It is important to read what Mercutio says about dreams in context. Note how this quote comes after his long speech about Queen Mab, in which Mercutio uses fanciful description, humorous puns, and mockery to make the point that dreams are not significant. This is of course in response to Romeo's dream that he mentions to his friends. Thus, the quote you have identified is part of Mercutio's concluding argument as he tries to reassure his friend Romeo, to note pay too much attention to his dreams:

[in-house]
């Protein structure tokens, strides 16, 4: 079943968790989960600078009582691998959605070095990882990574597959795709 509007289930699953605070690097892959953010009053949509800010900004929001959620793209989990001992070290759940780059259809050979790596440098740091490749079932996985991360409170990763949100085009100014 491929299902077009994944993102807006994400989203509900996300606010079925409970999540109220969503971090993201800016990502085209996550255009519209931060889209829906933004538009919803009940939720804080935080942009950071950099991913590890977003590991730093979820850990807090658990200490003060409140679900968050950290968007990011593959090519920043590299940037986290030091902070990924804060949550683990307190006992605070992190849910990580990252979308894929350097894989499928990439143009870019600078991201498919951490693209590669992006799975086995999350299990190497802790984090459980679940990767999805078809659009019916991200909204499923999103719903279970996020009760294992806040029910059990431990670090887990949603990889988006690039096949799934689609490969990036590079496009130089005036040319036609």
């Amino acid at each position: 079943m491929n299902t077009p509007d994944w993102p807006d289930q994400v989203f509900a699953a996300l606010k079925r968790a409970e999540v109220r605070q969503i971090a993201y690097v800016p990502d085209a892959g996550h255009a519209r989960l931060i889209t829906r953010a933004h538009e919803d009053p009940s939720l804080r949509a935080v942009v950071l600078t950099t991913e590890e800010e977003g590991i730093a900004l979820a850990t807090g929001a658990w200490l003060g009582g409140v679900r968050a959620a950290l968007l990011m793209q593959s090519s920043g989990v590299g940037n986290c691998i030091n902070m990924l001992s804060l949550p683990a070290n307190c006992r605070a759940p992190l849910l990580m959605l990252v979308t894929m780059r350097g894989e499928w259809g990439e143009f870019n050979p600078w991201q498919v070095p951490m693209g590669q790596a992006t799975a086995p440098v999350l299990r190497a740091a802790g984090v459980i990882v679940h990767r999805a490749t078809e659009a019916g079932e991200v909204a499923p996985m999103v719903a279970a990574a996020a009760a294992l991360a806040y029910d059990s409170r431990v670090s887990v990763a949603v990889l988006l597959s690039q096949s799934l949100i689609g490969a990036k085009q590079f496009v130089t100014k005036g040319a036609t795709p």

True, I talk of dreams;
Which are the children of an idle brain,
Begot of nothing but vain fantasy;
Which is as thin of subtance as the air,
And more inconstant than the wind, who woos
Even now the frozen bosom of the North
And, being angered, puffs away from thence,
Turning his side to the dewdropping South.
Ironically of course, Mercutio is actually wrong. Romeo feels that they should not attend the party, but because of Mercutio's persuasion and reassurance that dreams are not to be paid attention too, they do go, which sets in motion the plot for the rest of the play as Romeo meets his Juliet.